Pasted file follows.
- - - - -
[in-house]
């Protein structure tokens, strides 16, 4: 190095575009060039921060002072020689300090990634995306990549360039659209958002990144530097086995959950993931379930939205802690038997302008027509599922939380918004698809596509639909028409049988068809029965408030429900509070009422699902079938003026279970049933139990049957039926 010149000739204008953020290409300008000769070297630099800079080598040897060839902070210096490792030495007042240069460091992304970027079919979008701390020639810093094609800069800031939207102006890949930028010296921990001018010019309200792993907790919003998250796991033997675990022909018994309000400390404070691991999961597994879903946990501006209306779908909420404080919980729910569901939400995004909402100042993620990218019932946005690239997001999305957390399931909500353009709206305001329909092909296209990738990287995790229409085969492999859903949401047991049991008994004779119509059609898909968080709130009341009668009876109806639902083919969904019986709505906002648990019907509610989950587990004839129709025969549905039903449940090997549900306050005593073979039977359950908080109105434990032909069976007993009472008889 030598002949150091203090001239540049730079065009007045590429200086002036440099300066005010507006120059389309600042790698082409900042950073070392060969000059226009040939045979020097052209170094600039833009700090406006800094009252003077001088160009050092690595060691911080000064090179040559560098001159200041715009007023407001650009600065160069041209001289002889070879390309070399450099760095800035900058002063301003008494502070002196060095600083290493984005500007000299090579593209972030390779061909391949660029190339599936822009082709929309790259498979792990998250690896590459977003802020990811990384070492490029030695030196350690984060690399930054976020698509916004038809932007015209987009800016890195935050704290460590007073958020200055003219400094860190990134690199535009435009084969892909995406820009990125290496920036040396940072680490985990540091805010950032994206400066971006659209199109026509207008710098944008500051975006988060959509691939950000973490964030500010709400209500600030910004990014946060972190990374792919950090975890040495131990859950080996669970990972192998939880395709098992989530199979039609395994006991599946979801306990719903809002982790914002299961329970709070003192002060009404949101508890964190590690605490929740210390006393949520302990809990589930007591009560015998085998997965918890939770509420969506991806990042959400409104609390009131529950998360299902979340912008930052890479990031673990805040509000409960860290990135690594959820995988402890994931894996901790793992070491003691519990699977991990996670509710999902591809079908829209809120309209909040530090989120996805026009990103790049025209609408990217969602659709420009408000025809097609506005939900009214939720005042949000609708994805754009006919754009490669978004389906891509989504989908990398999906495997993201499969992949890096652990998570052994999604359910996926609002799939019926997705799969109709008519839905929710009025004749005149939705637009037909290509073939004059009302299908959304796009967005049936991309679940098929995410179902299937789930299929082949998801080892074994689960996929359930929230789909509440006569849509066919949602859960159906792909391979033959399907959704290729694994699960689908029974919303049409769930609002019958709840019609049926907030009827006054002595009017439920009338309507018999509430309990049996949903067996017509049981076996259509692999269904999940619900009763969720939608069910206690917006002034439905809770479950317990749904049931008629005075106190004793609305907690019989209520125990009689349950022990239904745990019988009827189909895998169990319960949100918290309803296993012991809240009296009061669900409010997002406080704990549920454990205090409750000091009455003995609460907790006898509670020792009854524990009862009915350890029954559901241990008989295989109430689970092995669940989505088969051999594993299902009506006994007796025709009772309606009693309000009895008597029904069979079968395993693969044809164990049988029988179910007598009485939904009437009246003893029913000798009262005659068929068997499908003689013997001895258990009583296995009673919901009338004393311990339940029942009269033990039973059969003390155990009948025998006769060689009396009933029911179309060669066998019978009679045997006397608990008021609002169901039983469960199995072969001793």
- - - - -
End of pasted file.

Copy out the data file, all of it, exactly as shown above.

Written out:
[in-house]
């Protein structure tokens, strides 16, 4: 190095575009060039921060002072020689300090990634995306990549360039659209958002990144530097086995959950993931379930939205802690038997302008027509599922939380918004698809596509639909028409049988068809029965408030429900509070009422699902079938003026279970049933139990049957039926 010149000739204008953020290409300008000769070297630099800079080598040897060839902070210096490792030495007042240069460091992304970027079919979008701390020639810093094609800069800031939207102006890949930028010296921990001018010019309200792993907790919003998250796991033997675990022909018994309000400390404070691991999961597994879903946990501006209306779908909420404080919980729910569901939400995004909402100042993620990218019932946005690239997001999305957390399931909500353009709206305001329909092909296209990738990287995790229409085969492999859903949401047991049991008994004779119509059609898909968080709130009341009668009876109806639902083919969904019986709505906002648990019907509610989950587990004839129709025969549905039903449940090997549900306050005593073979039977359950908080109105434990032909069976007993009472008889 030598002949150091203090001239540049730079065009007045590429200086002036440099300066005010507006120059389309600042790698082409900042950073070392060969000059226009040939045979020097052209170094600039833009700090406006800094009252003077001088160009050092690595060691911080000064090179040559560098001159200041715009007023407001650009600065160069041209001289002889070879390309070399450099760095800035900058002063301003008494502070002196060095600083290493984005500007000299090579593209972030390779061909391949660029190339599936822009082709929309790259498979792990998250690896590459977003802020990811990384070492490029030695030196350690984060690399930054976020698509916004038809932007015209987009800016890195935050704290460590007073958020200055003219400094860190990134690199535009435009084969892909995406820009990125290496920036040396940072680490985990540091805010950032994206400066971006659209199109026509207008710098944008500051975006988060959509691939950000973490964030500010709400209500600030910004990014946060972190990374792919950090975890040495131990859950080996669970990972192998939880395709098992989530199979039609395994006991599946979801306990719903809002982790914002299961329970709070003192002060009404949101508890964190590690605490929740210390006393949520302990809990589930007591009560015998085998997965918890939770509420969506991806990042959400409104609390009131529950998360299902979340912008930052890479990031673990805040509000409960860290990135690594959820995988402890994931894996901790793992070491003691519990699977991990996670509710999902591809079908829209809120309209909040530090989120996805026009990103790049025209609408990217969602659709420009408000025809097609506005939900009214939720005042949000609708994805754009006919754009490669978004389906891509989504989908990398999906495997993201499969992949890096652990998570052994999604359910996926609002799939019926997705799969109709008519839905929710009025004749005149939705637009037909290509073939004059009302299908959304796009967005049936991309679940098929995410179902299937789930299929082949998801080892074994689960996929359930929230789909509440006569849509066919949602859960159906792909391979033959399907959704290729694994699960689908029974919303049409769930609002019958709840019609049926907030009827006054002595009017439920009338309507018999509430309990049996949903067996017509049981076996259509692999269904999940619900009763969720939608069910206690917006002034439905809770479950317990749904049931008629005075106190004793609305907690019989209520125990009689349950022990239904745990019988009827189909895998169990319960949100918290309803296993012991809240009296009061669900409010997002406080704990549920454990205090409750000091009455003995609460907790006898509670020792009854524990009862009915350890029954559901241990008989295989109430689970092995669940989505088969051999594993299902009506006994007796025709009772309606009693309000009895008597029904069979079968395993693969044809164990049988029988179910007598009485939904009437009246003893029913000798009262005659068929068997499908003689013997001895258990009583296995009673919901009338004393311990339940029942009269033990039973059969003390155990009948025998006769060689009396009933029911179309060669066998019978009679045997006397608990008021609002169901039983469960199995072969001793």